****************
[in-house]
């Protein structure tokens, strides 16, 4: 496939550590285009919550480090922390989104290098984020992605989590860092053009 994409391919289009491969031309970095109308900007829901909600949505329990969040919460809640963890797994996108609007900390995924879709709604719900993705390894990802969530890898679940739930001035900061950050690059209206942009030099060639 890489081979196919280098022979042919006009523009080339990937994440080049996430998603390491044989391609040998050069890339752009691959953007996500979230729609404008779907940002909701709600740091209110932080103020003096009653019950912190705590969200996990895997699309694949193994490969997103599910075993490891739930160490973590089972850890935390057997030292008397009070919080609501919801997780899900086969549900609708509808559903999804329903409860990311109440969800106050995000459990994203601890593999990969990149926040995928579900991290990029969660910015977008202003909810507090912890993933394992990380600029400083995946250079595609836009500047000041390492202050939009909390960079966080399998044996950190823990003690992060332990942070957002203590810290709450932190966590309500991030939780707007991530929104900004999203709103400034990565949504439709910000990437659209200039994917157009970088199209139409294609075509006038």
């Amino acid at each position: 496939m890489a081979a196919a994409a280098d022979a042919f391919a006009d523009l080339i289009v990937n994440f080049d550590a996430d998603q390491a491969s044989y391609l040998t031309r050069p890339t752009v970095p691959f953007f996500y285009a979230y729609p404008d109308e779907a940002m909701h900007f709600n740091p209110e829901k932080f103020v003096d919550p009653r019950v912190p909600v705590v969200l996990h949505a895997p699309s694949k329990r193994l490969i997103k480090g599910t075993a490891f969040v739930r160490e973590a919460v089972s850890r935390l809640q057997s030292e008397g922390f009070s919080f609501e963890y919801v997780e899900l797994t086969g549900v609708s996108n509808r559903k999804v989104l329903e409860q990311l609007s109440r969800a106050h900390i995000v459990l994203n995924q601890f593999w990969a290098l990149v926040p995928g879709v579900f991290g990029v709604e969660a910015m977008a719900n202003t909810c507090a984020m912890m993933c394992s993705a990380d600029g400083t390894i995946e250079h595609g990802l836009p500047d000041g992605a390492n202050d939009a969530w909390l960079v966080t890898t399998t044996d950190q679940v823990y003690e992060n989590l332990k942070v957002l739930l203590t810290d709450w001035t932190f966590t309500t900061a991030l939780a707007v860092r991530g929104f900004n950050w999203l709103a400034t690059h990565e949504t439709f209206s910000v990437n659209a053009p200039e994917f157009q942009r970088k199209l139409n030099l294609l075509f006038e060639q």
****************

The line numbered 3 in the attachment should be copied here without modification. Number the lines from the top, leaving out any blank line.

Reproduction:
């Amino acid at each position: 496939m890489a081979a196919a994409a280098d022979a042919f391919a006009d523009l080339i289009v990937n994440f080049d550590a996430d998603q390491a491969s044989y391609l040998t031309r050069p890339t752009v970095p691959f953007f996500y285009a979230y729609p404008d109308e779907a940002m909701h900007f709600n740091p209110e829901k932080f103020v003096d919550p009653r019950v912190p909600v705590v969200l996990h949505a895997p699309s694949k329990r193994l490969i997103k480090g599910t075993a490891f969040v739930r160490e973590a919460v089972s850890r935390l809640q057997s030292e008397g922390f009070s919080f609501e963890y919801v997780e899900l797994t086969g549900v609708s996108n509808r559903k999804v989104l329903e409860q990311l609007s109440r969800a106050h900390i995000v459990l994203n995924q601890f593999w990969a290098l990149v926040p995928g879709v579900f991290g990029v709604e969660a910015m977008a719900n202003t909810c507090a984020m912890m993933c394992s993705a990380d600029g400083t390894i995946e250079h595609g990802l836009p500047d000041g992605a390492n202050d939009a969530w909390l960079v966080t890898t399998t044996d950190q679940v823990y003690e992060n989590l332990k942070v957002l739930l203590t810290d709450w001035t932190f966590t309500t900061a991030l939780a707007v860092r991530g929104f900004n950050w999203l709103a400034t690059h990565e949504t439709f209206s910000v990437n659209a053009p200039e994917f157009q942009r970088k199209l139409n030099l294609l075509f006038e060639q």